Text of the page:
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Jan Advocate 2017

104 V O L . 7 5 P A R T 1 J A N U A R Y 2 0 1 7 THE ADVOCATE Canadian Forces personnel who recognized his talents and offered a series of life-changing opportunities. He joined the military as a firefighter in the air force and was stationed at a number of Canadian Forces bases in Canada and Europe. While stationed in Europe he competed in boxing and judo. His very good friend who served with Mel, Sid Stephen, recounts two notable stories of this period in Mel’s life. The first involved a sergeant in a real boot camp saying to Mel, who was talking at the time, that they were there to get fit. He instructed Mel to do 20 push-ups, which Mel proceeded to do with one arm, thereby silencing the sergeant. The second involved Sid lending a book to Mel, which sparked in Mel an interest in reading that never waned. Fortunately, while stationed in Europe, Mel’s first fire chief recognized his potential and put him on a shift that allowed him to finish high school in his 20s. At this point in his life Mel was someone with a keen street sense, an athlete who knew how to compete and who was rapidly developing his intellect. Several years later, Mel was selected for the Canadian Forces University Training Programme for Men (as it then was), which enabled him to complete an honours degree in philosophy. He then served as an administration officer. As a young officer at CFB Penhold, Air Defence Command HQ North Bay, Mel had an early test having to stand up to the base commander and his efforts at intimidation and coercion relating to the promotion of his girlfriend at the base canteen. This was one of the early examples, and there were many, of Mel standing up for just process regardless of the ramifications. In 1974 Mel was selected for the new Military Legal Training Plan and attended law school at UBC. During the summers he worked for the Assistant Judge Advocate General in Esquimalt, ably assisting with a series of fraud investigations and prosecutions. Upon graduating in 1977 he articled under the tutelage of prominent Victoria counsel Dermod Owen-Flood, Q.C. (later Mr. Justice Owen-Flood), who was certainly a mentor to Mel—on occasion a challenging one as Mel often recounted. Owen-Flood together with the others at the firm gave rise to Mel’s attraction to criminal defence work. Upon his call to the B.C. bar in 1978, Mel became a legal officer in the Office of the Judge Advocate General serving at the Directorate of Personnel Legal Services at National Defence Headquarters in Ottawa. As noted by Mel’s colleague Commander Sheila Archer, one of Mel’s fellow officers said “it was there that Mel honed a well-developed sense of outrage at the manner in which individuals could be (and were) abused, together with the knowledge and skills to mitigate the abuse by using the institution’s own rules and process.” Another colleague said of Mel during this period that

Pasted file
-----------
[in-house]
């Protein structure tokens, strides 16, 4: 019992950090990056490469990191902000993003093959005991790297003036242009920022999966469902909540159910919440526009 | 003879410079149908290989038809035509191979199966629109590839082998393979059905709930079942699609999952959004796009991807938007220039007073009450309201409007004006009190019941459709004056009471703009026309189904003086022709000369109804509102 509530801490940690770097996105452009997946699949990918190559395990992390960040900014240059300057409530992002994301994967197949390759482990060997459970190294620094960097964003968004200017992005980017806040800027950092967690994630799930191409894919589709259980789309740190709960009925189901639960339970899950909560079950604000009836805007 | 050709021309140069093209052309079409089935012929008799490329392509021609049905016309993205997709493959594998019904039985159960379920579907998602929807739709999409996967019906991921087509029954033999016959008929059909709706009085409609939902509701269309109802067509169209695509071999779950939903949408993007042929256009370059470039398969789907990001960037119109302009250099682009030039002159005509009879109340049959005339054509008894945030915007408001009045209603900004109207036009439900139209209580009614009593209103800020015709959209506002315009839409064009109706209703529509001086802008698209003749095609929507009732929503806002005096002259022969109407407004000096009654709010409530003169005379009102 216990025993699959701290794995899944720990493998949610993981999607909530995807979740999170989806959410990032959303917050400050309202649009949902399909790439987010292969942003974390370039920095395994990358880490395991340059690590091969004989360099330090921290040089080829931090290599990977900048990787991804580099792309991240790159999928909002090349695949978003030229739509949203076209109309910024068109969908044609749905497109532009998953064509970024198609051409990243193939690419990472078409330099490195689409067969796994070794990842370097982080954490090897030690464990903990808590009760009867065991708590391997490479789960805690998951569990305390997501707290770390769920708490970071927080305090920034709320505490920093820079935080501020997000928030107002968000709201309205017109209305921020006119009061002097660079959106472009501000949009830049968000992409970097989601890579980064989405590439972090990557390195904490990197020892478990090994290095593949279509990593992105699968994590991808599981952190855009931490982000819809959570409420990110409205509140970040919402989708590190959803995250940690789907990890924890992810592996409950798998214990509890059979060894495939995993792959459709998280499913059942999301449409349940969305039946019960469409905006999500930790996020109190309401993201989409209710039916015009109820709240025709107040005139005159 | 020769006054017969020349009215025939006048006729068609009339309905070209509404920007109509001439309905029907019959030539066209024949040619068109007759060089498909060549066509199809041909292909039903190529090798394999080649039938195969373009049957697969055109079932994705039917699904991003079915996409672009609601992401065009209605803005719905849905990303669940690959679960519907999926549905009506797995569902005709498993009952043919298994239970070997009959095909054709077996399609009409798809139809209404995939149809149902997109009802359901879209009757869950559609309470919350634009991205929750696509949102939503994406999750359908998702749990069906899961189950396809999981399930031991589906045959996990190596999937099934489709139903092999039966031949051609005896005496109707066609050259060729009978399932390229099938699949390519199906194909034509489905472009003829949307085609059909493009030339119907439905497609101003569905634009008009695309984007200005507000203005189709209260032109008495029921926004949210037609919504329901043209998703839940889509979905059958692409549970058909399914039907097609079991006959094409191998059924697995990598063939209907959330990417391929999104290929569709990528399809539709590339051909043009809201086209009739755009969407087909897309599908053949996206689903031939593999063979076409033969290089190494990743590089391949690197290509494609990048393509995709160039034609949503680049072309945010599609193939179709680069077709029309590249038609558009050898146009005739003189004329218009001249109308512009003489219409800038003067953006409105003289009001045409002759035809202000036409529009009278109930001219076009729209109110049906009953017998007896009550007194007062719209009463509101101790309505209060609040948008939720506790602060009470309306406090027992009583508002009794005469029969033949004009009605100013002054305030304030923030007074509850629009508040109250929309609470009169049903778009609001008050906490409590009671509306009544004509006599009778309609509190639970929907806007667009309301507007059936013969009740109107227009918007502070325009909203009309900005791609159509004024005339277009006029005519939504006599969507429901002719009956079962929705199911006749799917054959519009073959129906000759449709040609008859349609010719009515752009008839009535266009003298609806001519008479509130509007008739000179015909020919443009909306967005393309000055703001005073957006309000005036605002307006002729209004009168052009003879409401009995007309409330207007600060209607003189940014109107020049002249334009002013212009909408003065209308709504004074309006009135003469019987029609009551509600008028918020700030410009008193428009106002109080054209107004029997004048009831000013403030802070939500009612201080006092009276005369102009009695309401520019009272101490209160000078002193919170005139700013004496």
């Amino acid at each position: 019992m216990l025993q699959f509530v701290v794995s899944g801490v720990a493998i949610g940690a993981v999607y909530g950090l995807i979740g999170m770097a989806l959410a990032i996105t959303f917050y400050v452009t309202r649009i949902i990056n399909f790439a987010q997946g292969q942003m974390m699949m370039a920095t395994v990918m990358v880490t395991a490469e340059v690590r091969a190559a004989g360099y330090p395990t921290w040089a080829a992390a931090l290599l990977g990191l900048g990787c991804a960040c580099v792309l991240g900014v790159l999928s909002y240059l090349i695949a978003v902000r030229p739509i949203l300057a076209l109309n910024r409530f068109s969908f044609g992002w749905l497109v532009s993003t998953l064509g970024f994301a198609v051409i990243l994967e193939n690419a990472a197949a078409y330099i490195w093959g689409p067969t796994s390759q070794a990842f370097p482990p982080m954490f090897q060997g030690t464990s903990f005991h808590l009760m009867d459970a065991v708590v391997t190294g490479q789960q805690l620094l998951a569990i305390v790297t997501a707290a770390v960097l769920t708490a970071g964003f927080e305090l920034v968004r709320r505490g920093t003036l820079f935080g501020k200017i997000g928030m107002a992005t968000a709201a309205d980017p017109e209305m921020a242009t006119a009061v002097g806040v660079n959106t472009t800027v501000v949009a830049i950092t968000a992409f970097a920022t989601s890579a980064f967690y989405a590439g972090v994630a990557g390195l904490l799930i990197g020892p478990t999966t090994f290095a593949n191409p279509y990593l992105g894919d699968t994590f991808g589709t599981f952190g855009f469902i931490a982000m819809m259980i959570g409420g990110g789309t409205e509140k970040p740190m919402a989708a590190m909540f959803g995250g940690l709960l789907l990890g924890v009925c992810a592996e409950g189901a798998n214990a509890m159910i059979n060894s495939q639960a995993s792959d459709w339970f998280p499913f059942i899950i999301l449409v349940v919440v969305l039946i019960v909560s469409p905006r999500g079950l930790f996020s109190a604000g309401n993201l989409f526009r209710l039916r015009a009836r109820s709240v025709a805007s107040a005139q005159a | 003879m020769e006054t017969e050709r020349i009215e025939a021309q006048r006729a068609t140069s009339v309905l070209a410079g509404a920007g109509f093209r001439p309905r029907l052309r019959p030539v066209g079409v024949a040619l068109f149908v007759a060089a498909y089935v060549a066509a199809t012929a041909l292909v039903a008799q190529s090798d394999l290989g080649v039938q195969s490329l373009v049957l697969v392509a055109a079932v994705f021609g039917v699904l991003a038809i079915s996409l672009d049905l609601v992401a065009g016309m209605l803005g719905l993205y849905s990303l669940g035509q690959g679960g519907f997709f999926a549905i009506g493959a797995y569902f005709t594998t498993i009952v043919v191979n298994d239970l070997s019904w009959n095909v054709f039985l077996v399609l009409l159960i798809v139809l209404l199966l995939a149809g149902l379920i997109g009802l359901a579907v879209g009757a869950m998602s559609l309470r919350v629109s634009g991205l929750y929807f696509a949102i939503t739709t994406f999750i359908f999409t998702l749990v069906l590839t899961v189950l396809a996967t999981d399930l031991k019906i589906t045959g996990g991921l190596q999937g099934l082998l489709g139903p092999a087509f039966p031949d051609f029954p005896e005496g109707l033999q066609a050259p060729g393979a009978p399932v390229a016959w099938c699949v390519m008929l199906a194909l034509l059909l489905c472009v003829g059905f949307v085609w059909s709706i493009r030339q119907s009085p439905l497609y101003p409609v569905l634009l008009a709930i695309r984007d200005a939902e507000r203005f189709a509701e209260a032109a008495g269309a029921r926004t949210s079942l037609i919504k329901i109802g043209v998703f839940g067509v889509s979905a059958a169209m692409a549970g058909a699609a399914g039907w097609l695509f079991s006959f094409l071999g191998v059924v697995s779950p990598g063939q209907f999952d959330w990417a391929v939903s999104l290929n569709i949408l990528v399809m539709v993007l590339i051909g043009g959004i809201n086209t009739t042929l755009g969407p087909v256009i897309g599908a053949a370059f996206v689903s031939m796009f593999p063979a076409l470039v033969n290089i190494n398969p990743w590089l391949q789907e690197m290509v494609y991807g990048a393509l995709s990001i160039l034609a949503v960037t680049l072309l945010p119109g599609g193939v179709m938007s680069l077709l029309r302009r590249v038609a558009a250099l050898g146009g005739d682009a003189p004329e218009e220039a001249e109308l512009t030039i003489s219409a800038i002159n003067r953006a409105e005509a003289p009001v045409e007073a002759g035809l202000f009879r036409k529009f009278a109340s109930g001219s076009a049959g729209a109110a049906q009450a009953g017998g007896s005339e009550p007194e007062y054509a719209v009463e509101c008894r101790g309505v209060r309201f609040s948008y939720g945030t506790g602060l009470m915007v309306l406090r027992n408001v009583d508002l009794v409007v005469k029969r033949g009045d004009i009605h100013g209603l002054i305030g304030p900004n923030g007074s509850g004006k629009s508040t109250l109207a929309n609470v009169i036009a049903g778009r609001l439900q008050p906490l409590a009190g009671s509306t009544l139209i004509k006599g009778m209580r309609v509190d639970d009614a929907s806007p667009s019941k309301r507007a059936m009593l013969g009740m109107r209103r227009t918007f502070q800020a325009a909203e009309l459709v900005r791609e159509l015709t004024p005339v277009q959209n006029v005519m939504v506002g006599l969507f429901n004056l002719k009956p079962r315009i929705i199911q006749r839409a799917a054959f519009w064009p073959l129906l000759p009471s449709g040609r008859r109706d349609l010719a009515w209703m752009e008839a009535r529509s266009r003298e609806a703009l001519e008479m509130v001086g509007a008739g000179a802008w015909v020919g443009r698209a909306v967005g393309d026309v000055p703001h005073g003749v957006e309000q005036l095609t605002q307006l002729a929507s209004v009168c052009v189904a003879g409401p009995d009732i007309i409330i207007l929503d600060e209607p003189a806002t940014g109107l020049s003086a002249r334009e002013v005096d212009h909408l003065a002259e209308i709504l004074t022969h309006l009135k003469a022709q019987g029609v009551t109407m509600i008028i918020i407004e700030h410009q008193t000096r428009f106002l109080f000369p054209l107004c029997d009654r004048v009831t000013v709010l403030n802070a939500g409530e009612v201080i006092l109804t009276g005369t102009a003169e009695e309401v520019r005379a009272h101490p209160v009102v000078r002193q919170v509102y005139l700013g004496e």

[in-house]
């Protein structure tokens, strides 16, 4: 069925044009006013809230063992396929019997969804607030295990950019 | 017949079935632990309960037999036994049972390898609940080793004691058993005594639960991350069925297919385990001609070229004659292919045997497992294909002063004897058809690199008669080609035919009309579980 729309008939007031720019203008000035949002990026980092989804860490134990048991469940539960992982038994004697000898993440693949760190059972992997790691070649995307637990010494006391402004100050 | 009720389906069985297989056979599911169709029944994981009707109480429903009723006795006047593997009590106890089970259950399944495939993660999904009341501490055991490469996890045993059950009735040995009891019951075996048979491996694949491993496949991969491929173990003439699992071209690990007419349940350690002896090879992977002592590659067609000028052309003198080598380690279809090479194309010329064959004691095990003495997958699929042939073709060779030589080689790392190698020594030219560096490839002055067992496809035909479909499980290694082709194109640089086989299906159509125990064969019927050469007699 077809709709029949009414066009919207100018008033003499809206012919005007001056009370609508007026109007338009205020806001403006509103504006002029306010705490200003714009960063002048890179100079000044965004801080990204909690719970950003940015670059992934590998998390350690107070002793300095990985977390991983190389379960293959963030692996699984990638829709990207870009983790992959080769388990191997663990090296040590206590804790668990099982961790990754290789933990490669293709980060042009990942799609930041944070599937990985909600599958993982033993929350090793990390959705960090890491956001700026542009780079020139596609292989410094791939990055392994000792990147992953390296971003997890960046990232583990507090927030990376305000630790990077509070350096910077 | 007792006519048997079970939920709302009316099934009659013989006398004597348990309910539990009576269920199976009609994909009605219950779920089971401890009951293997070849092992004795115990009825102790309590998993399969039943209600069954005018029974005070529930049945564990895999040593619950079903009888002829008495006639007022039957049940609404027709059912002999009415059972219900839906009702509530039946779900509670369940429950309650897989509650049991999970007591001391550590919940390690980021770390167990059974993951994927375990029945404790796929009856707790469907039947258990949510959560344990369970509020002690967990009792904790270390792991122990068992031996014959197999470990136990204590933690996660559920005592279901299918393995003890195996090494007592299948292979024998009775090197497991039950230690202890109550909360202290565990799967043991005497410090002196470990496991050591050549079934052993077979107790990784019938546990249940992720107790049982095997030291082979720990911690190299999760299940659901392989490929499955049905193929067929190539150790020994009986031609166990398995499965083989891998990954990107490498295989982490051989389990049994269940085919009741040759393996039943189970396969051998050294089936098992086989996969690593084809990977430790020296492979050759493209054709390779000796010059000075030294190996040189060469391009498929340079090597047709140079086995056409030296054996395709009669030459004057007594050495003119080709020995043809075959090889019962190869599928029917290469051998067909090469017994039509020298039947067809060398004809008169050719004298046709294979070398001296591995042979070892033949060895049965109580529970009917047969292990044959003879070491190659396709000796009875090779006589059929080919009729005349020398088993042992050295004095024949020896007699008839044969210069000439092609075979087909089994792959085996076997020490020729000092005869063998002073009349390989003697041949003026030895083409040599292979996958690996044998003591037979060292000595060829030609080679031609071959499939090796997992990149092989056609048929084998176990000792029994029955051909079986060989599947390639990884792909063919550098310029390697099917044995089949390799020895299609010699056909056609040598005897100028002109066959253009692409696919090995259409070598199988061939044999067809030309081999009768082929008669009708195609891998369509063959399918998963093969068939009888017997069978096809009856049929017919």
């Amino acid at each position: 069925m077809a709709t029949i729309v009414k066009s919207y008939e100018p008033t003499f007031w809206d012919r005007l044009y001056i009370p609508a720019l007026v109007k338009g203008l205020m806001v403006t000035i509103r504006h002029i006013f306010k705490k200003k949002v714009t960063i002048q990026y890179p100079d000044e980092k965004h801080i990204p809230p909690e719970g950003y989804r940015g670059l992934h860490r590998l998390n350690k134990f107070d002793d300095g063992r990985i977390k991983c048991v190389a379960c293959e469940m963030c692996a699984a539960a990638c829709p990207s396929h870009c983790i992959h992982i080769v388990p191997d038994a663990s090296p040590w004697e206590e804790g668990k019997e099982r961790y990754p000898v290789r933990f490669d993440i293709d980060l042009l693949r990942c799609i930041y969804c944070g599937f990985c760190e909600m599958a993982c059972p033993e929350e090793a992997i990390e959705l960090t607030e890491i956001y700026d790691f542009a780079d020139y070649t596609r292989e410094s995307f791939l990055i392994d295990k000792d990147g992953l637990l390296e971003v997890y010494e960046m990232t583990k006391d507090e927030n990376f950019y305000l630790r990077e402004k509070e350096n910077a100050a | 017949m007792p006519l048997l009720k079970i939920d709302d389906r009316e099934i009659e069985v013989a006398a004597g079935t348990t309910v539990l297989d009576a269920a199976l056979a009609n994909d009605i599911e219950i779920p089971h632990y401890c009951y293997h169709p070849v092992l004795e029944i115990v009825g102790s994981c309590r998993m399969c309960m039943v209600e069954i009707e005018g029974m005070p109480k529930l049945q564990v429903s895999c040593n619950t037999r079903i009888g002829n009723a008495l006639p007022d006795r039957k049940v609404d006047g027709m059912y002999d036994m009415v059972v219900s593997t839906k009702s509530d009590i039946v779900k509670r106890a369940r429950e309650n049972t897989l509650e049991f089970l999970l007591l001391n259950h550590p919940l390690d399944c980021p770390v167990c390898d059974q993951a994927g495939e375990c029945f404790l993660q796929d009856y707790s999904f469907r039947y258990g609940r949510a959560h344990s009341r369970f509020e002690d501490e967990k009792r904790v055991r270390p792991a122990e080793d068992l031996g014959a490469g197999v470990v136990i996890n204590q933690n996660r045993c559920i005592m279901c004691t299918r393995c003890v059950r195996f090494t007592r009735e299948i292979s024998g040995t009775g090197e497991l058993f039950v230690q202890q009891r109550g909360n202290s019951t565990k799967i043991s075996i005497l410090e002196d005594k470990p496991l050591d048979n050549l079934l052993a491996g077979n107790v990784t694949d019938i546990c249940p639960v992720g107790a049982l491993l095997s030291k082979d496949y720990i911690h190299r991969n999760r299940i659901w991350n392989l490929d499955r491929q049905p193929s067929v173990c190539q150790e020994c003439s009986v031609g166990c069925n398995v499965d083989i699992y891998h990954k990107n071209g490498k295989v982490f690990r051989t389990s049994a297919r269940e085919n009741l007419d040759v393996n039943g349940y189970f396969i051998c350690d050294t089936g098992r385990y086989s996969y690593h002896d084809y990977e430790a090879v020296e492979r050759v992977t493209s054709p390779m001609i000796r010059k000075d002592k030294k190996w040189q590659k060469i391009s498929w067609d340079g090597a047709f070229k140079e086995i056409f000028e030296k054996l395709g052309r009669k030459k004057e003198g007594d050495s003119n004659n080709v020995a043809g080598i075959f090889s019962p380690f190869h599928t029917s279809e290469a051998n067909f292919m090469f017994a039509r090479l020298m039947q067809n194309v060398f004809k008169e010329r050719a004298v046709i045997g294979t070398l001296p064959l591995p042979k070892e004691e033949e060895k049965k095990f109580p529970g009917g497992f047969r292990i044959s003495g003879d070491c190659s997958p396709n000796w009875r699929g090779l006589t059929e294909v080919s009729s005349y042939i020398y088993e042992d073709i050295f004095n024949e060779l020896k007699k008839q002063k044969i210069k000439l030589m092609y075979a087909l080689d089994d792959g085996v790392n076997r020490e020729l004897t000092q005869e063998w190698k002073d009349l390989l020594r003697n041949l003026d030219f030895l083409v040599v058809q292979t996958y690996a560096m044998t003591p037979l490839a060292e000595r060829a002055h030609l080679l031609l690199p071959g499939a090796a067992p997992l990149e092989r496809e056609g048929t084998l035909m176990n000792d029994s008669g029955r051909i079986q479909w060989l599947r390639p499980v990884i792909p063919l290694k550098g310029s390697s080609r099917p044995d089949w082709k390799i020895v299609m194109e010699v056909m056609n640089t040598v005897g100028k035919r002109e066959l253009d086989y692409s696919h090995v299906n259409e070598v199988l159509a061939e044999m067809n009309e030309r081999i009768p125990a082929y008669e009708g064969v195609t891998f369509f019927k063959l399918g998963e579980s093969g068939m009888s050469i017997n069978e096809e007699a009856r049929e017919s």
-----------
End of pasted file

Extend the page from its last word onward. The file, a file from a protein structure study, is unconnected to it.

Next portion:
Jan Advocate 2017
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